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what's phytosterol?

Phytosterols, which encompass plant sterols and stanols, are steroid compounds similar to cholesterol which occur in plants and vary only in carbon side chains and/or presence or absence of a double bond. Stanols are saturated sterols, having no double bonds in the sterol ring structure. More than 200 sterols and related compounds have been identified. Free phytosterols extracted from oils are insoluble in water, relatively insoluble in oil, and soluble in alcohols.

Phytosterol-enriched foods and dietary supplements have been marketed for decades. Despite well documented LDL cholesterol lowering effects, no scientifically proven evidence of any beneficial effect on cardiovascular disease (CVD) or overall mortality exists.

 

Structure

                                             

The molecule on the left is β-sitosterol. Nomenclature for steroid skeleton is on the right.

By removing carbon 242, campesterol is obtained.

By removing carbons 241 and 242, cholesterol is obtained.

Removing a hydrogen from carbons 22 and 23 yields stigmasterol (stigmasta-5,22-dien-3β-ol).

By hydrogenating the double bond between carbons 5 and 6, β-sitostanol is obtained.

By hydrogenating the double bond between carbons 5 and 6 and removing carbon 241, campestanol is obtained.

Removing carbon 242 and hydrogens from carbons 22 and 23, and inverting the stereochemistry at C-24 yields brassicasterol (ergosta-5,22-dien-3β-ol).

Further removal of hydrogens from carbons 7 and 8 from brassicasterol yields ergosterol (ergosta-5,7,22-trien-3β-ol). Important: Ergosterol is not a plant sterol. Ergosterol is a component of fungal cell membranes, serving the same function in fungi that cholesterol serves in animal cells.

Esterification of the hydroxyl group at carbon 3 with fatty/organic acids or carbohydrates results in plant sterol esters, i.e. oleates, ferulates and (acyl) glycosides.

Dietary phytosterols

The richest naturally occurring sources of phytosterols are vegetable oils and products made from them. They can be present in the free form and as esters of fatty acid/cinnamic acid or as glycosides, respectively. The bound form is usually hydrolyzed in the small intestines by pancreatic enzymes. Nuts, which are rich in phytosterols, are often eaten in smaller amounts, but can still significantly contribute to total phytosterol intake. Cereal products, vegetables, fruit and berries, which are not as rich in phytosterols, may also be significant sources of phytosterols due to their higher intakes. The intake of naturally occurring phytosterols ranges between ~150–450 mg/day depending on eating habits. Specially designed vegetarian experimental diets have been produced yielding upwards of 700 mg/day. The most commonly occurring phytosterols in the human diet are β-sitosterol, campesterol and stigmasterol, which account for about 65%, 30% and 3% of diet contents, respectively. The most common plant stanols in the human diet are sitostanol and campestanol, which combined make up about about 5% of dietary phytosterol.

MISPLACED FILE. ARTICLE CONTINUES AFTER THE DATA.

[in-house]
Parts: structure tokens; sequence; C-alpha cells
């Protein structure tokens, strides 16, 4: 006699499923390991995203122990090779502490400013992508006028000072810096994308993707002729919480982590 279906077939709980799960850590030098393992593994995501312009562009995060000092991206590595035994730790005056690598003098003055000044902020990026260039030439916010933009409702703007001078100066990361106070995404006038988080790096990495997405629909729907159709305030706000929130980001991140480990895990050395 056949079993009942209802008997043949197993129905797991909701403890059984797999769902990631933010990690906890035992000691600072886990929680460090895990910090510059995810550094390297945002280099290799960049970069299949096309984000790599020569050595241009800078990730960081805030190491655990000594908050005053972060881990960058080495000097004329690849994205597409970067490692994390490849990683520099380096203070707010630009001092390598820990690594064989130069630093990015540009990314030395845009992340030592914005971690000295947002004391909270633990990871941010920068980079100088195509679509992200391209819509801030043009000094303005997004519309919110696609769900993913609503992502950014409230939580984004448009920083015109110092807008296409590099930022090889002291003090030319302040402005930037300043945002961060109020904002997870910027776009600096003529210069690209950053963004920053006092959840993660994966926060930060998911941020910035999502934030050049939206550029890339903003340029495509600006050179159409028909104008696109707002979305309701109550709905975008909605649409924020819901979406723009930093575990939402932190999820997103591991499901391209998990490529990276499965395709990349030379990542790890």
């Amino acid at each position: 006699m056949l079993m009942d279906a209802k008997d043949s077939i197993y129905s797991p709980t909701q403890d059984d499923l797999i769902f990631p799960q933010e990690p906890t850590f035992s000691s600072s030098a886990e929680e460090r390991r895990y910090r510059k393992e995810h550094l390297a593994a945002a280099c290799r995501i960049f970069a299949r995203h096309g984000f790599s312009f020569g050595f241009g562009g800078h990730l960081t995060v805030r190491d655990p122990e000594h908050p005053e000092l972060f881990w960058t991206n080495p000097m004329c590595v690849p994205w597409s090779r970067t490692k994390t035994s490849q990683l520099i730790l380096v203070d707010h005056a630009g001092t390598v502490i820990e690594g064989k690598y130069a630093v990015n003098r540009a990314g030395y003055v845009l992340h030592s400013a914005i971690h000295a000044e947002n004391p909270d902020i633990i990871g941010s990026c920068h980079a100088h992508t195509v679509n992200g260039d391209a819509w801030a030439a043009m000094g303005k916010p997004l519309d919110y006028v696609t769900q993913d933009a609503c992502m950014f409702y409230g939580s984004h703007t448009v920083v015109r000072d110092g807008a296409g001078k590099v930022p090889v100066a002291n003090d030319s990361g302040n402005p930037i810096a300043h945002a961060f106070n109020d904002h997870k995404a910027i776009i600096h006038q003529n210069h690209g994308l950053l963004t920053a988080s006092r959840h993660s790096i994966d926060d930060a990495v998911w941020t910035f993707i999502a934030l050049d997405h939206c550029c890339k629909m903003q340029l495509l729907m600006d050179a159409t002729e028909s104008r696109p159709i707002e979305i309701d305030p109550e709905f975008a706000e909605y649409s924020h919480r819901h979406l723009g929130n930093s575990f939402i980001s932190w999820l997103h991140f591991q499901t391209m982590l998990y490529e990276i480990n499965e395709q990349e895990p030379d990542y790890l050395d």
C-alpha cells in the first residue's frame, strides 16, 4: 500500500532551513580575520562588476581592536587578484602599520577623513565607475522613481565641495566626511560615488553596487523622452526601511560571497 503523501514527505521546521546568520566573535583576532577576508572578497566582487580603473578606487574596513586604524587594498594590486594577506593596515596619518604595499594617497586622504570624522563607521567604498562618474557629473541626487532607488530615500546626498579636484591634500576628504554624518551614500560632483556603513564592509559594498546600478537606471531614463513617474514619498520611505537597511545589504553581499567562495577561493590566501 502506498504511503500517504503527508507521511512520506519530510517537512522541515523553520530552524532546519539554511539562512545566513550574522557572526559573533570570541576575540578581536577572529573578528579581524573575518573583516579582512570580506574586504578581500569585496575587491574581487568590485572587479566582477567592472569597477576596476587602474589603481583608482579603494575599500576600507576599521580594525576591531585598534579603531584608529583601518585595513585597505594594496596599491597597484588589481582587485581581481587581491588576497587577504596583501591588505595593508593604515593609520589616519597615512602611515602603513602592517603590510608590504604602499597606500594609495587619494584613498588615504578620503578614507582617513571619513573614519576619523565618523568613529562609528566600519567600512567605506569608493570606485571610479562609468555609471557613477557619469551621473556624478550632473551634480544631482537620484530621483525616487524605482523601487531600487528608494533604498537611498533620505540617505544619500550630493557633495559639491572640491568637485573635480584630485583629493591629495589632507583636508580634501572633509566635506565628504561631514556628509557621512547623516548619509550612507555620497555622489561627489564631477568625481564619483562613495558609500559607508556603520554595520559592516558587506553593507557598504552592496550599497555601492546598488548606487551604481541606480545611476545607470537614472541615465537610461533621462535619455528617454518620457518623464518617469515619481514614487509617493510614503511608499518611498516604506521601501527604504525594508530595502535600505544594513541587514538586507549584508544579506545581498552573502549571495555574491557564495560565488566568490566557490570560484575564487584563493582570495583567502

Health claims

EFSA

The European Foods Safety Authority (EFSA) concluded that blood cholesterol can be reduced on average by 7 to 10.5% if a person consumes 1.5 to 2.4 grams of plant sterols and stanols every day. The scientists found that the effect is usually established within the first 2–3 weeks. Longer-term studies extending up to 85 weeks showed that the cholesterol-lowering effect could be sustained. Based on this and other efficacy data the EFSA scientists consider the following health claims to reflect the available scientific knowledge: “Plant sterols have been shown to lower/reduce blood cholesterol. Blood cholesterol lowering may reduce the risk of coronary heart disease" and “Plant stanol esters have been shown to lower/reduce blood cholesterol. Blood cholesterol lowering may reduce the risk of coronary heart disease".

 

FDA

The FDA has approved the following claim for phytosterols: For plant sterol esters: Foods containing at least 0.65 g per serving of plant sterol esters, eaten twice a day with meals for a daily total intake of at least 1.3 g, as part of a diet low in saturated fat and cholesterol, may reduce the risk of heart disease. A serving of [name of the food] supplies ___grams of vegetable oil sterol esters. For plant stanol esters: Foods containing at least 1.7 g per serving of plant stanol esters, eaten twice a day with meals for a total daily intake of at least 3.4 g, as part of a diet low in saturated fat and cholesterol, may reduce the risk of heart disease. A serving of [name of the food] supplies ___grams of plant stanol esters. The FDA is currently reviewing the health claims for phytosterols. When reviewing clinical trials involving phytosterol supplementation, the FDA concluded that when consumed in the range of 1 to 3 grams in enriched foods, phytosterols resulted in statistically significant (5-15%) reductions in blood LDL cholesterol levels relative to placebo. The FDA also concluded that a daily dietary intake of 2 grams a day of phytosterols (expressed as non-esterified phytosterols) is required to make an authorized health claim relating phytosterol consumption to cholesterol lowering and CVD risk.


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